• ‘‘
    This is a remarkably absorbing account of an India in transition – full of challenges and contradictions, but also of expectations, hope, and ultimately optimism.”
    — Amartya Sen, Nobel Laureate
  • ‘‘
    There are many virtues of Akash Kapur’s beautifully sketched portrait of modern India. The book reads like a novel. Kapur’s skill is to get people talking and to weave their stories into a necessarily messy debate about India’s future.”
    The Financial Times
  • ‘‘
    Impressively lucid and searching... In his clarity, sympathy and impeccably sculpted prose, Kapur often summons the spirit of V. S. Naipaul.”
    — Pico Iyer, Time magazine
  • ‘‘
    A wonderful writer: a courageously clear-eyed
    observer, an astute listener, a masterful portraitist, and a gripping storyteller.”
    — Philip Gourevitch,
         author of We Wish to Inform You That Tomorrow We
         Will Be Killed With Our Families
  • ‘‘
    [R]eadable, acutely observed, and crammed with well-drawn characters.... Mr. Kapur offers a corrective to a simplistic 'new, happy narrative' of a rising India. That is welcome and he does it well.”
    The Economist
  • ‘‘
    Marvelous... Sharp-eyed, insightful, skillfully-sketched and
    beautifully written, India Becoming is the
    remarkable debut of a distinctive new talent.”
    — William Dalrymple, author of Nine Lives
  • ‘‘
    Akash Kapur lives in and writes out of an India that few writers venture into. His writing has established him as one of the most reliable observers of the New India.”
    — Pankaj Mishra, author of Temptations of the West
  • ‘‘
    Lucid, balanced. Kapur is determinedly fair-minded, neither an apologist nor a scold, and he is a wonderfully empathetic listener.”
    The New York Times Book Review
  • ‘‘
    Through a series of deft character sketches, Akash Kapur captures the contradictions of life in modern India...His writing is fresh and vivid; his perspective, empathetic and appealingly non-judgemental.”
    — Ramachandra Guha,
         author of India after Gandhi
  • ‘‘
    A fascinating look at the transformation of India, with broader lessons on the upside and downside of progress.”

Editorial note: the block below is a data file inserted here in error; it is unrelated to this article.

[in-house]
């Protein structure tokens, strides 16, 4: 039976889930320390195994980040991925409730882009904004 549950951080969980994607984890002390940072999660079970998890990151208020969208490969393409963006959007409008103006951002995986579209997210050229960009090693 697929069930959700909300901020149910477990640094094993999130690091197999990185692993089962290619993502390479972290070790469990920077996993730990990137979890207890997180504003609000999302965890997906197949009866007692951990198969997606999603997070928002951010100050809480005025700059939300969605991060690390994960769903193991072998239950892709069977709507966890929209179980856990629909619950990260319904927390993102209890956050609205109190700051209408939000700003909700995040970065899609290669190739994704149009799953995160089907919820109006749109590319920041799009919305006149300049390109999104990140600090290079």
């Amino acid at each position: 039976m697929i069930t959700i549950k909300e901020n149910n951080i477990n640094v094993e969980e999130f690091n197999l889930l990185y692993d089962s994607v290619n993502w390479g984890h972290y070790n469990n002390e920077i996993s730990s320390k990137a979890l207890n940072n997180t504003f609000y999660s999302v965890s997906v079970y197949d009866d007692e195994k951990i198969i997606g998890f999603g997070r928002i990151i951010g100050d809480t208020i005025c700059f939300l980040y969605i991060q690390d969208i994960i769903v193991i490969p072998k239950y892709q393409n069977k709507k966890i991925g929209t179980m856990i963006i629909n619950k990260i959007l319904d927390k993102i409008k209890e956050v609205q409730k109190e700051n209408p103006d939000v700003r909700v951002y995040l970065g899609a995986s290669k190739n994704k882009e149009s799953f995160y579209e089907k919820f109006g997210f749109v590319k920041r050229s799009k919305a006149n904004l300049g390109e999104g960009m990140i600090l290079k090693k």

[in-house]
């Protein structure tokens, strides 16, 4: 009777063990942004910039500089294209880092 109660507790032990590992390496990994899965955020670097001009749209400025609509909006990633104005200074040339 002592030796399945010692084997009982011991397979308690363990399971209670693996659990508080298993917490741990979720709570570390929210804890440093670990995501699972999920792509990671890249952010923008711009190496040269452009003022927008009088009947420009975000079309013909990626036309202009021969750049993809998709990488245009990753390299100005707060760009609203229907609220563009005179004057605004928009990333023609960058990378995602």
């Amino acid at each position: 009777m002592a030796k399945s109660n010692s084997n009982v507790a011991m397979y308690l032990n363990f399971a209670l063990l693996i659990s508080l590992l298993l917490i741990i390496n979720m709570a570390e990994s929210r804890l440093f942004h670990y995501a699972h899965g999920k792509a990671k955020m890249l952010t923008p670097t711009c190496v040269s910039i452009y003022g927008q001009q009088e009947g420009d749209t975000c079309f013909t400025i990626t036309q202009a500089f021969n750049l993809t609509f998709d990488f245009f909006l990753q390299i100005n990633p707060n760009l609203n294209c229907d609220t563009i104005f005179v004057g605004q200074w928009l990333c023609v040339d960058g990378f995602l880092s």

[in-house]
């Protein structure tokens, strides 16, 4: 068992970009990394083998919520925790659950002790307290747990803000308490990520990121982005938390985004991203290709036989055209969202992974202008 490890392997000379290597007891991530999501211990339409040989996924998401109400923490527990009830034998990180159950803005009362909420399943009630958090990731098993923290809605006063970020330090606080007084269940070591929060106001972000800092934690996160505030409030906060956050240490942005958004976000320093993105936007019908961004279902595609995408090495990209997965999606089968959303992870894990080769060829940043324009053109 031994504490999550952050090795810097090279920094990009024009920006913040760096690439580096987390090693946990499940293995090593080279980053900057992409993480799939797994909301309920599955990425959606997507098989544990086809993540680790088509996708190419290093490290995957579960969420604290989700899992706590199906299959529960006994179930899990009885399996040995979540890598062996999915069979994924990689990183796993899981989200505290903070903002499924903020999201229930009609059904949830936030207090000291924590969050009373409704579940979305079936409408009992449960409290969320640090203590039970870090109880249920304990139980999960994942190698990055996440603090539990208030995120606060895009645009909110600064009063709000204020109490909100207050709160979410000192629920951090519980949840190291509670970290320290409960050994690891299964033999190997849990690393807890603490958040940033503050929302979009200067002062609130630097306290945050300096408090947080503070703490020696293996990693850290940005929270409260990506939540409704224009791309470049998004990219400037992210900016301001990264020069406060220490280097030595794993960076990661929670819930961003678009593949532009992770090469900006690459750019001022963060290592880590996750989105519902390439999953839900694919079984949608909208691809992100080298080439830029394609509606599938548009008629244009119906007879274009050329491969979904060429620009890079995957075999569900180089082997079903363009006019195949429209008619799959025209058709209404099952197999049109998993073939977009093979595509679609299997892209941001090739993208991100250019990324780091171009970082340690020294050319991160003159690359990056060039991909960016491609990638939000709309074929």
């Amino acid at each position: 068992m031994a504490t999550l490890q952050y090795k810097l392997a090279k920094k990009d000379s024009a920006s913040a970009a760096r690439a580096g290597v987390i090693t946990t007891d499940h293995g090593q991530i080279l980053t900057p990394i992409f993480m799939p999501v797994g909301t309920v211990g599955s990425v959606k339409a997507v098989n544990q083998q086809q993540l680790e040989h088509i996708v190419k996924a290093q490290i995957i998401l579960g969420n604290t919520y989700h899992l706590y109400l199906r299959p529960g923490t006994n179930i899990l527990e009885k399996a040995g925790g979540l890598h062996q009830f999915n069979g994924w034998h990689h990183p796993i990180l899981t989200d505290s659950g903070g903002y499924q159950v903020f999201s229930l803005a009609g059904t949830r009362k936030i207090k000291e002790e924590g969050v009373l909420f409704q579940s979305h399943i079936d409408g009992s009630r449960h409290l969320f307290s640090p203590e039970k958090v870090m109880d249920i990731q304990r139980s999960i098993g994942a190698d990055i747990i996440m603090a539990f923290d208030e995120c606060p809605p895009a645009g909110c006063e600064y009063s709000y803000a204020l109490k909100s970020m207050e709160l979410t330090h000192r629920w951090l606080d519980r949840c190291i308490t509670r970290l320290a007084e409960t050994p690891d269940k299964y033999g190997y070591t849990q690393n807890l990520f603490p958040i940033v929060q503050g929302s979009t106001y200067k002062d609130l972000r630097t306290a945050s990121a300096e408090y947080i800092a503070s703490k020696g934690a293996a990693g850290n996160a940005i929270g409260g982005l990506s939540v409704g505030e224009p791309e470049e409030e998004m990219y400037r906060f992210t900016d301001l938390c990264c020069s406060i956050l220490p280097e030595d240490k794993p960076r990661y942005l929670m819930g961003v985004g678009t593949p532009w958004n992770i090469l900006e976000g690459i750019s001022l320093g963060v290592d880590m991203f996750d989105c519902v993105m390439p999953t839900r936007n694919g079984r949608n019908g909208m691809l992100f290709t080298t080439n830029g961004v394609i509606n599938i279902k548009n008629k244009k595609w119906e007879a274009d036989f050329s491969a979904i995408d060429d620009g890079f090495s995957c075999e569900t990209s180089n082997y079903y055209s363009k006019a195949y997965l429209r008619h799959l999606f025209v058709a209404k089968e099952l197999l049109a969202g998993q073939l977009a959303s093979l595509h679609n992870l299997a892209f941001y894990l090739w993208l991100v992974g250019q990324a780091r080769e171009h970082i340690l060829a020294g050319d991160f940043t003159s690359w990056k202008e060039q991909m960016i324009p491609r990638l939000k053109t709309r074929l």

Booklist (starred review)

The Secret of His Success

Review of White Tiger, by Aravind Adiga, The New York Times Book Review

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Learning to Love America, Again

A posting about the presidential elections in America, from Granta.com
Over the last twenty months or so, as I have followed the presidential election from afar, something of my old admiration for America has been rekindled. Over and over, I have watched to my surprise as American voters have rejected the demagoguery they embraced in the two previous elections.

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Letter From Pondicherry

An article on man-made beach erosion in South India, published in Granta 101.
Beaches are fragile ecosystems; what starts on one stretch continues along another. Over the years, the erosion has crept up the coast, eating away at the shoreline, swallowing the homes and boats of fishermen. Villagers have been evacuated and livelihoods have been destroyed.

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Up in Smoke

Review of English, August, by Upamanyu Chatterjee, The New York Times Book Review

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‘Maps for Lost Lovers’: Little Murder

Review of Maps for Lost Lovers, by Nadeem Aslam, The New York Times Book Review

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Behind the Digital Divide

What do people on the ground really think of the digital divide? A ground-up view, published in The Economist.

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The Third “R”

What happens after the waters recede? A second report on the tsunami, published in The New Yorker

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Tsunami

A dispatch on the tsunami, published in The New Yorker
No one who survived the tsunami that crashed into South India on December 26th describes it as a wave. The fishermen and villagers who live along the coast, and whose homes and livelihoods were swept away, speak of a “wall of water.”

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‘Maximum City’: Bombay Confidential

Review of Maximum City, by Suketu Mehta, The New York Times Book Review

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Election Time in the World’s Largest Democracy

Five Dispatches on India’s national elections and their surprising outcome, published in Slate

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